2 LORD my God, I called to you for help, and you healed me.

3 You, LORD, brought me up from the realm of the dead; you spared me from going down to the pit.

4 Sing the praises of the LORD, you his faithful people; praise his holy name.

5 For his anger lasts only a moment, but his favor lasts a lifetime; weeping may stay for the night, but rejoicing comes in the morning.

6 When I felt secure, I said, “I will never be shaken.”

7 LORD, when you favored me, you made my royal mountain stand firm; but when you hid your face, I was dismayed.

8 To you, LORD, I called; to the Lord I cried for mercy:

9 “What is gained if I am silenced, if I go down to the pit? Will the dust praise you? Will it proclaim your faithfulness?

10 Hear, LORD, and be merciful to me; LORD, be my help.”

11 You turned my wailing into dancing; you removed my sackcloth and clothed me with joy,

12 that my heart may sing your praises and not be silent. LORD my God, I will praise you forever.

Orlando, Florida and Jesus’ Dangerous Love

And Jesus said, “Father, forgive them, for they know not what they do.”

This is not a post about Omar Mateen.

Nor is it a post about what recently happened in Orlando, Florida.

It is a post about the dangerous love God expresses through his Son, Jesus Christ.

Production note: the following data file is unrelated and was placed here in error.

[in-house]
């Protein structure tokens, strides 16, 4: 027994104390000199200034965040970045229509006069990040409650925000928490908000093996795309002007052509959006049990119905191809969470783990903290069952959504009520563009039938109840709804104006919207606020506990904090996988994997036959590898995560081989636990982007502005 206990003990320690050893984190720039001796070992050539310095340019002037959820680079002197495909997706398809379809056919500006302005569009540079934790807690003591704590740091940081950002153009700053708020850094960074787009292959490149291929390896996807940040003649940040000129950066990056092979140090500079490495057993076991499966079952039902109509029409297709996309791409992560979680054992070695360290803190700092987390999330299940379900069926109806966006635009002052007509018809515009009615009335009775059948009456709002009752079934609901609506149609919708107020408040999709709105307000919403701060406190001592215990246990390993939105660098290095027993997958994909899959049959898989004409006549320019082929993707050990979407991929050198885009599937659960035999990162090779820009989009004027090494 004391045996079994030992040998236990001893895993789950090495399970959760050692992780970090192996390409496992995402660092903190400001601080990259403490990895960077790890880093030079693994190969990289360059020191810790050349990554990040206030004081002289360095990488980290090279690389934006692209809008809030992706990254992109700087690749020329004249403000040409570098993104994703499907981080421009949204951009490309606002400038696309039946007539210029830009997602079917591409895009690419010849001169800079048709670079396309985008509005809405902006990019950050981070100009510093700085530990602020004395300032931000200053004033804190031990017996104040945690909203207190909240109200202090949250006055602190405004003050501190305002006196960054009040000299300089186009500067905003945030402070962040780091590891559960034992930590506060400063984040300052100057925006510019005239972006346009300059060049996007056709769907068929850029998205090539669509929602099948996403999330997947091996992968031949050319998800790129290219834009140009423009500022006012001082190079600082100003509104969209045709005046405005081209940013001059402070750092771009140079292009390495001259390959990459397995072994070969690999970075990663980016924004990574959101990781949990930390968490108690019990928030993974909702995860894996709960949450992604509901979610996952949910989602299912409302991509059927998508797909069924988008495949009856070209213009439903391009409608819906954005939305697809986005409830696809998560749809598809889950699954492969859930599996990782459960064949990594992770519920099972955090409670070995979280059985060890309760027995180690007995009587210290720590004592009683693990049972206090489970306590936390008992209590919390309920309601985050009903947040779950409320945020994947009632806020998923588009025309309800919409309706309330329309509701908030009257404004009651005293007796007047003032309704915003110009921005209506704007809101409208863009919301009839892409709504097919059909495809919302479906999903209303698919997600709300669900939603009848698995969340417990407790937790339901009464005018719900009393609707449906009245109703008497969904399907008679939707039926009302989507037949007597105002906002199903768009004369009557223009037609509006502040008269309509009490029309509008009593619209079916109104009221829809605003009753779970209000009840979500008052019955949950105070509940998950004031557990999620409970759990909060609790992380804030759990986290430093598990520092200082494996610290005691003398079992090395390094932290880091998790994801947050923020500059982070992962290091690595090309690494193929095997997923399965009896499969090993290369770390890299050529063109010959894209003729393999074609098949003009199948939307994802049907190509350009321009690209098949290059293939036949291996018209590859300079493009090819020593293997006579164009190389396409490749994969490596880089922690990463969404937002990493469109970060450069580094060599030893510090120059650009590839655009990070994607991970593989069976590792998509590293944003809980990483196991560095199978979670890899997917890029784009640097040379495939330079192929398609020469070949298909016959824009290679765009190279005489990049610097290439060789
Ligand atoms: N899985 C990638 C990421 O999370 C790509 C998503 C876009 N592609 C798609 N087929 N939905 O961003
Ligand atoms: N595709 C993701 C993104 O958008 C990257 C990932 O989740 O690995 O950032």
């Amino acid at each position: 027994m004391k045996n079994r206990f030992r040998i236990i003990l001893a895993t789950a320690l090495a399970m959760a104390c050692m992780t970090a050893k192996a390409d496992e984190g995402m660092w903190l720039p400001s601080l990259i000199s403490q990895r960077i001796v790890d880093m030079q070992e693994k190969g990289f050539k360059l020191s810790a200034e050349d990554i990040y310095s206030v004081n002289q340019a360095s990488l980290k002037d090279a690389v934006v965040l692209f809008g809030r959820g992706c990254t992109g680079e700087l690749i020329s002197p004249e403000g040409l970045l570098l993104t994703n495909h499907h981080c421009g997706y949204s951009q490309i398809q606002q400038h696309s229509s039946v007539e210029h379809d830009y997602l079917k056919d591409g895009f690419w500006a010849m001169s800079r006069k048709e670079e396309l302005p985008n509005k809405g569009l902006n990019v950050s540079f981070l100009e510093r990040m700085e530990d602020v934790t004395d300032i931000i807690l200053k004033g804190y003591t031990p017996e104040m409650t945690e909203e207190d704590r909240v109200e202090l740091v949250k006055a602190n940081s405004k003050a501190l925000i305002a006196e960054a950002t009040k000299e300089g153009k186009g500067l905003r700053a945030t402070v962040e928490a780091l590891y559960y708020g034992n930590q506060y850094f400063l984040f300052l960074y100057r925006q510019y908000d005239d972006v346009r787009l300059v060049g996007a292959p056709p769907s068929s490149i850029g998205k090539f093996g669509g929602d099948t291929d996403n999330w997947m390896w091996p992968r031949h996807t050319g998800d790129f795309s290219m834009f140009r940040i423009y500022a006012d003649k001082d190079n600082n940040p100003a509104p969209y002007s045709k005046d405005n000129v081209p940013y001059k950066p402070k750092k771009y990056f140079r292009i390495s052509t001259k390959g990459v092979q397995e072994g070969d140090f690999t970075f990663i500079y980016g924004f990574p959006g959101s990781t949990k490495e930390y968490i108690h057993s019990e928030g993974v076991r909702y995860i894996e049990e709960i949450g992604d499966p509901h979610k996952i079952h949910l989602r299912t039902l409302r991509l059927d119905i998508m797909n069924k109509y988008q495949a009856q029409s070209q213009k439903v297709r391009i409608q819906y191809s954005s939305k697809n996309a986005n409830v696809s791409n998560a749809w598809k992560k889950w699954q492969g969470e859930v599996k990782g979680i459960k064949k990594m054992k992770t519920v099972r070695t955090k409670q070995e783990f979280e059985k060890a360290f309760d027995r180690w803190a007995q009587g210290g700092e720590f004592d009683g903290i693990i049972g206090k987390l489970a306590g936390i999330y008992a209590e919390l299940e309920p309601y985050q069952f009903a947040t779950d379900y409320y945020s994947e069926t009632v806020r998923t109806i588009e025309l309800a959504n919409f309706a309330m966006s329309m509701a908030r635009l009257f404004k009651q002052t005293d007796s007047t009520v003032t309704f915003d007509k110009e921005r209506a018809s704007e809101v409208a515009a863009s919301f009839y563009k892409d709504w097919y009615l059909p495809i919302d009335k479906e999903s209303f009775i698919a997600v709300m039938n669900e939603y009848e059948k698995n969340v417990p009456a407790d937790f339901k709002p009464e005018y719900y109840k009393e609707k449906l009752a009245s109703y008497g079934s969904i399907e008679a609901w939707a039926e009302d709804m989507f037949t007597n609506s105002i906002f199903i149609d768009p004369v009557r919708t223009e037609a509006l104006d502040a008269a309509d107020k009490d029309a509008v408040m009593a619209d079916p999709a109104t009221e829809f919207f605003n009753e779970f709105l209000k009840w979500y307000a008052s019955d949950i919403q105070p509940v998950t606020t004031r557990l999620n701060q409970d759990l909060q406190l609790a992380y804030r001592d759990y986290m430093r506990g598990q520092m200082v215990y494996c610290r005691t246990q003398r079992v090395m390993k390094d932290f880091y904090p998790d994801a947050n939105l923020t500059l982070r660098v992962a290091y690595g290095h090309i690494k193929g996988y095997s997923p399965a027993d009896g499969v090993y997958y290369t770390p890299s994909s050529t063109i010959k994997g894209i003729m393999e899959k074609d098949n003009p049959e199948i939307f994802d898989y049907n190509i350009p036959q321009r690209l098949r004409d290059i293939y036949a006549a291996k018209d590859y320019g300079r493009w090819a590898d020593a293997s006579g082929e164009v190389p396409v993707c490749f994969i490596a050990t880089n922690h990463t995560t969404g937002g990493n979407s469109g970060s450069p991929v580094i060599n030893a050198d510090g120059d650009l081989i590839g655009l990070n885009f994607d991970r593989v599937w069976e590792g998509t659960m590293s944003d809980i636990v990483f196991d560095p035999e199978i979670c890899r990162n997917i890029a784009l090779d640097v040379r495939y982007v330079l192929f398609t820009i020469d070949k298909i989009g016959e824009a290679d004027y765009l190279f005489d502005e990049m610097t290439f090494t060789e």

God’s dangerous love for humanity becomes more real for me as I consider the horrible actions of Mateen in Orlando. Some call what Mateen did an act of hate. Some say an act of terror. The Bible teaches that Jesus Christ was killed in a way not too different from Mateen’s victims. Jesus forgave his killers; God forgave them; We are also called to forgive our enemies. God’s love is dangerous.

If Mateen had called out to God for forgiveness, what might the Father of Jesus Christ have done?

This Is How Jesus Died:

This Is What Jesus Did with His Killers

  • Jesus Asked His Father to Forgive His Killers (Luke 23:34)

This is How Steven Died:

This Is What Steven Did with His Killers:

  • Steven Asked Jesus to Forgive His Killers (Acts 7:60)

Who Was Saul?

  • A Leader Who Encouraged Hate Crimes (Acts 7:58)
  • Saul Himself Performed Religious Hate Crimes (Acts 8:1, 3)
  • Saul Traveled to Religiously Persecute Those of a Different Faith (Acts 9:1-2)

This Is What Jesus Did with Saul:

  • Jesus Identified with His Persecuted Followers (Acts 9:4)
  • Jesus Forgave Saul (Acts 9:15)
  • Jesus Converted Saul and Appointed Him to Be His Chief Servant (Acts 9:15-20)
  • Saul Served Jesus and Wrote 13 Books of the New Testament (The New Testament Contains 27 Books)

Why Is God’s Love DANGEROUS?

A Recent Example of God’s Dangerous Love